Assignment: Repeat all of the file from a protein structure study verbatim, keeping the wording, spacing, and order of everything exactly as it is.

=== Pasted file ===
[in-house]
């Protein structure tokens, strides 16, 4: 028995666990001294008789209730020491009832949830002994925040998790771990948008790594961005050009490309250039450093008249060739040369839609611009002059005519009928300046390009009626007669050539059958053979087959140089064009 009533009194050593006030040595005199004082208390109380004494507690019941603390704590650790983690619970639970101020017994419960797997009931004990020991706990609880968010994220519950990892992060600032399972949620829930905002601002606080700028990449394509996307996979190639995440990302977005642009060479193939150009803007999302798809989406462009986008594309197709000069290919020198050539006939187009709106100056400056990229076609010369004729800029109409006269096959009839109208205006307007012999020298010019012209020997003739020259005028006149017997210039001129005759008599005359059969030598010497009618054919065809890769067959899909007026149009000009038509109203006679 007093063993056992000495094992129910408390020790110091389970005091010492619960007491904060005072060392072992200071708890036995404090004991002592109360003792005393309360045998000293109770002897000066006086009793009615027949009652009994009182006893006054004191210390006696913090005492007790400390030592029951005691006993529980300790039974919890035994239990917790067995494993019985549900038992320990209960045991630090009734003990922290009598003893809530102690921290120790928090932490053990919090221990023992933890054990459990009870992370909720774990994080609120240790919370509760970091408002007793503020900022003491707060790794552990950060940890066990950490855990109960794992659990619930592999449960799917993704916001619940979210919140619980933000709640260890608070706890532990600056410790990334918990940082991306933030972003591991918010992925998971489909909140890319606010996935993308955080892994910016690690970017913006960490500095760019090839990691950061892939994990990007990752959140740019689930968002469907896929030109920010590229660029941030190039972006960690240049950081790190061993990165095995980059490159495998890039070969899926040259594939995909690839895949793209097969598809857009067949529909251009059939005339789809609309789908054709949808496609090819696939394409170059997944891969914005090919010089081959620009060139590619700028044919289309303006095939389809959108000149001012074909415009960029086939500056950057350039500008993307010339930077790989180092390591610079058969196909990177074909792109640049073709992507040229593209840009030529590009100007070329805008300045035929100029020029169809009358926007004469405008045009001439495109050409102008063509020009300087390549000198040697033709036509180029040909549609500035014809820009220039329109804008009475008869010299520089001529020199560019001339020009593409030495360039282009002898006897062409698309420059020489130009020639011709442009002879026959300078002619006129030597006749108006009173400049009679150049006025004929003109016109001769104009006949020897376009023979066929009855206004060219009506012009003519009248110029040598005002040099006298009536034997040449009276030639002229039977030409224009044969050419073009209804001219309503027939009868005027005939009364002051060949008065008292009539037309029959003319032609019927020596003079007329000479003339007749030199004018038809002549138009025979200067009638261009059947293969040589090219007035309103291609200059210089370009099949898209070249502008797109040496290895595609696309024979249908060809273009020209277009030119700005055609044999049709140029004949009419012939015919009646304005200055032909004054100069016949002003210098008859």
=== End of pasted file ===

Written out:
[in-house]
């Protein structure tokens, strides 16, 4: 028995666990001294008789209730020491009832949830002994925040998790771990948008790594961005050009490309250039450093008249060739040369839609611009002059005519009928300046390009009626007669050539059958053979087959140089064009 009533009194050593006030040595005199004082208390109380004494507690019941603390704590650790983690619970639970101020017994419960797997009931004990020991706990609880968010994220519950990892992060600032399972949620829930905002601002606080700028990449394509996307996979190639995440990302977005642009060479193939150009803007999302798809989406462009986008594309197709000069290919020198050539006939187009709106100056400056990229076609010369004729800029109409006269096959009839109208205006307007012999020298010019012209020997003739020259005028006149017997210039001129005759008599005359059969030598010497009618054919065809890769067959899909007026149009000009038509109203006679 007093063993056992000495094992129910408390020790110091389970005091010492619960007491904060005072060392072992200071708890036995404090004991002592109360003792005393309360045998000293109770002897000066006086009793009615027949009652009994009182006893006054004191210390006696913090005492007790400390030592029951005691006993529980300790039974919890035994239990917790067995494993019985549900038992320990209960045991630090009734003990922290009598003893809530102690921290120790928090932490053990919090221990023992933890054990459990009870992370909720774990994080609120240790919370509760970091408002007793503020900022003491707060790794552990950060940890066990950490855990109960794992659990619930592999449960799917993704916001619940979210919140619980933000709640260890608070706890532990600056410790990334918990940082991306933030972003591991918010992925998971489909909140890319606010996935993308955080892994910016690690970017913006960490500095760019090839990691950061892939994990990007990752959140740019689930968002469907896929030109920010590229660029941030190039972006960690240049950081790190061993990165095995980059490159495998890039070969899926040259594939995909690839895949793209097969598809857009067949529909251009059939005339789809609309789908054709949808496609090819696939394409170059997944891969914005090919010089081959620009060139590619700028044919289309303006095939389809959108000149001012074909415009960029086939500056950057350039500008993307010339930077790989180092390591610079058969196909990177074909792109640049073709992507040229593209840009030529590009100007070329805008300045035929100029020029169809009358926007004469405008045009001439495109050409102008063509020009300087390549000198040697033709036509180029040909549609500035014809820009220039329109804008009475008869010299520089001529020199560019001339020009593409030495360039282009002898006897062409698309420059020489130009020639011709442009002879026959300078002619006129030597006749108006009173400049009679150049006025004929003109016109001769104009006949020897376009023979066929009855206004060219009506012009003519009248110029040598005002040099006298009536034997040449009276030639002229039977030409224009044969050419073009209804001219309503027939009868005027005939009364002051060949008065008292009539037309029959003319032609019927020596003079007329000479003339007749030199004018038809002549138009025979200067009638261009059947293969040589090219007035309103291609200059210089370009099949898209070249502008797109040496290895595609696309024979249908060809273009020209277009030119700005055609044999049709140029004949009419012939015919009646304005200055032909004054100069016949002003210098008859």